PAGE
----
In the fall of 1993, as then-first lady Hillary Clinton was pushing her health care reform package, she warned Democratic lawmakers that the individual mandate was a political loser, according to new documents released Friday.
The documents, made public for the first time by her husband’s presidential library and the National Archives and Records Administration, shed light on how Clinton approached the difficult task of overhauling the nation’s health care system, and where she differed from the approach President Obama would take on the same issue years later.
Hillary Clinton spearheaded the White House’s 1993 reform effort, which ultimately failed, and went to Capitol Hill in early September that year to brief Democratic House and Senate leaders and committee chairs and to try to convince them to support her plan. The White House proposal relied more heavily on an employer mandate to pay for health insurance, while the Republican alternative at the time proposed a mandate on individuals to purchase coverage.
“We have looked at that in every way we know how to,” Clinton told the lawmakers of the individual mandate. “That is politically and substantively a much harder sell than the one we’ve got — a much harder sell.”
“Not only will you be saying that the individual bears the full responsibility; you will be sending shock waves through the currently insured population that if there is no requirement that employers continue to insure, then they, too, may bear the individual responsibility,” Clinton added.
It’s an artifact of how much of a political ping-pong ball the individual mandate has become over the intervening two decades, bouncing back and forth between and inside the two parties. The mandate started at the conservative Heritage Foundation as an alternative to Clinton’s plan.
But in 2008, when she was running for president, Clinton had come to support the mandate — drawing the ire from her then-primary challenger Barack Obama, who warned Clinton would “force uninsured people to buy insurance, even if they can’t afford it.” He too, of course, switched positions on the mandate, making it a key part of his signature health care law once he came into office. His law also includes an employer mandate like Clinton’s 1993 plan.
Her lengthy exchange with the Democratic leaders, including difficult questions and complaints about lawmakers being kept in the dark, suggest Clinton had a deep command of the both policy and politics of health care reform, and clear-eyed view of the challenges she faced. That includes many of the same challenges Obama faced and currently faces with his own health plan.
“I think that there will be, very honestly, a period of adjustment, a period of setting, before any of you will feel comfortable with all the features of this, because we are really approaching the health care system in a different way,” she told the lawmakers.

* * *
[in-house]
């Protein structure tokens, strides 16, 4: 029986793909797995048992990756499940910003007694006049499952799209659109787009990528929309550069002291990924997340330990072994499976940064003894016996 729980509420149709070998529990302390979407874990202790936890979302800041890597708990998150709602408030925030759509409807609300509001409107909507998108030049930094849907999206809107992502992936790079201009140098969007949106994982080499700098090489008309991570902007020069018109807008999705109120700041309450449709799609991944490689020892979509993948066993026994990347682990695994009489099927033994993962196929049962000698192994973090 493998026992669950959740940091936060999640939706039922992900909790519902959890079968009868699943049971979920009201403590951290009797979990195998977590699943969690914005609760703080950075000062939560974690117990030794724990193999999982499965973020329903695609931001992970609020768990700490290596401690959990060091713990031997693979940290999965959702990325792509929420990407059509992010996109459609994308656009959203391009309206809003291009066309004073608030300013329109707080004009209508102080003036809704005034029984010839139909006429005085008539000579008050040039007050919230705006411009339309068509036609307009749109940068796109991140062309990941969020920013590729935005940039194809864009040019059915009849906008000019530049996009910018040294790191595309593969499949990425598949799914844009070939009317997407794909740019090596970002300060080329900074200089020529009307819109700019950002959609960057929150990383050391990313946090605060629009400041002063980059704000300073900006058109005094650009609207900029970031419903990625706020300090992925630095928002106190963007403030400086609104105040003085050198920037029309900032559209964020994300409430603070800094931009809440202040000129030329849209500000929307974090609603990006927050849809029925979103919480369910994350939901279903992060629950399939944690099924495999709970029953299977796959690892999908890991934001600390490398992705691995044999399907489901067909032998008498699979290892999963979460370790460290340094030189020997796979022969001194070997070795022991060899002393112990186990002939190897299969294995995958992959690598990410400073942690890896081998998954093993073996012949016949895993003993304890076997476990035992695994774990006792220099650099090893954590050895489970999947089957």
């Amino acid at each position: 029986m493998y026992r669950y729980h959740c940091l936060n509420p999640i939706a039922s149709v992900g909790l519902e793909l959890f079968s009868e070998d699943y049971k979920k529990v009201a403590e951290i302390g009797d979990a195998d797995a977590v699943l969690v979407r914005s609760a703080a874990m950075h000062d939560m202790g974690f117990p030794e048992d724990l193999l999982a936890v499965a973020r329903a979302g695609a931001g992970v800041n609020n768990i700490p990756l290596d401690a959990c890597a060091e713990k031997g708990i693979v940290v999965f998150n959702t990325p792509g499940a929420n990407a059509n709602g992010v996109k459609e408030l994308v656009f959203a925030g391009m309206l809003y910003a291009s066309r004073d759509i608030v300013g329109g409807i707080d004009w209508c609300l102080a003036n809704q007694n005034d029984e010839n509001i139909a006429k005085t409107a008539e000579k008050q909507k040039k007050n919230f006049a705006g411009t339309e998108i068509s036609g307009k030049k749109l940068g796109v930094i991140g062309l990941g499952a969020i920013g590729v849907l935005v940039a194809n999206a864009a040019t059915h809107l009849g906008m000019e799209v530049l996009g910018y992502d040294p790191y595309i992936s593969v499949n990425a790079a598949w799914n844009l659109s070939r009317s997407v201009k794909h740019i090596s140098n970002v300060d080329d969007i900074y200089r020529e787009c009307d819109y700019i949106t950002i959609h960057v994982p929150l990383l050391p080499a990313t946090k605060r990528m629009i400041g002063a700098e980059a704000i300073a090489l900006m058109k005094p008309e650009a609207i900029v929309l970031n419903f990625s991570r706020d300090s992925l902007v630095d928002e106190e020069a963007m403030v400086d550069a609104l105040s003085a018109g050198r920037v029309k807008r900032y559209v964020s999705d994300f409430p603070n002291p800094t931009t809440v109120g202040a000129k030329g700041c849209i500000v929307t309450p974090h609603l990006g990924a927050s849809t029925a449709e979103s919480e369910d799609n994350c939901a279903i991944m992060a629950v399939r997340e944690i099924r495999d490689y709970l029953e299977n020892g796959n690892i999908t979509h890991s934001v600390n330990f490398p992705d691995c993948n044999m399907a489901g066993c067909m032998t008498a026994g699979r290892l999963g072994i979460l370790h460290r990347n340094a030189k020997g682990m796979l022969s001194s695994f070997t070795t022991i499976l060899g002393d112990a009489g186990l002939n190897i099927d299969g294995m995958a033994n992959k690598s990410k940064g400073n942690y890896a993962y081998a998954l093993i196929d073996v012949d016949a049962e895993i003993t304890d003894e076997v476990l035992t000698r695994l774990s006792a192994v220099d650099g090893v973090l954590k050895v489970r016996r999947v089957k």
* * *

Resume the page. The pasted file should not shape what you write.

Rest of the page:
For instance, she counseled Democrats to focus not on expanding coverage when speaking with constituents — though that was the central goal of the plan — since the message doesn’t sell as well. “It may be an unpleasant fact for some of us Democrats to face, but the argument is not going to be won on bringing in the uninsured. The argument is going to be won on keeping [coverage] for everybody, including those who are insured, but may not be next year or the year after,” she said.
It’s advice that rings as true in 2014 as it was in 1993. Of course, Clinton wasn’t successful then and Obama has yet to convince the country today.
What We're Following See More »
A day after saying he could not yet support Donald Trump's presidential bid, House Speaker Paul Ryan has invited the billionaire to a meeting in Washington next week with House leadership. Ryan and Republican National Committee Chairman Reince Priebus will also meet separately with Trump.
"President Obama used the White House podium on Friday to dismiss Donald Trump as an unserious candidate to succeed him, and said leading the country isn't a job that's suited to reality show antics." At a briefing with reporters, the president said, "I just want to emphasize the degree to which we are in serious times and this is a really serious job. This is not entertainment. This is not a reality show. This is a contest for the presidency of the United States. And what that means is that every candidate, every nominee needs to be subject to exacting standards and genuine scrutiny."
In the The White House on Thursday night unveiled a series of executive actions to combat money laundering—"among the most comprehensive response yet to the Panama Papers revelations." The president's orders will tighten transparency rules, close loopholes that allow "foreigners to hide financial activity behind anonymous entities in the U.S., and demand stricter “customer due diligence” rules for banks.
The #NeverTrump movement is now mulling the idea of recruiting a candidate to run as an independent or under a third-party banner. But who might it be? The Hill offers a preliminary list.
- Sen. Ben Sasse (R-NE)
- Mitt Romney
- 2012 (and perhaps 2016) Libertarian candidate Gary Johnson
- Former Marine Gen. John Kelly
- Rep. Justin Amash (R-MI)
- Former Sen. Tom Coburn (R-OK)
- South Carolina Gov. Nikki Haley
- Sen. Rand Paul (R-KY)
The U.S. economy added 160,000 jobs in April, a "mildly disappointing" result relative to the 200,000 expected, according to the New York Times' Neil Irwin. On the plus side, hourly earnings were up 2.5% from a year ago. But on the other hand, "the labor force shrank by 362,000 people and the labor force participation rate fell by 0.2 percentage points."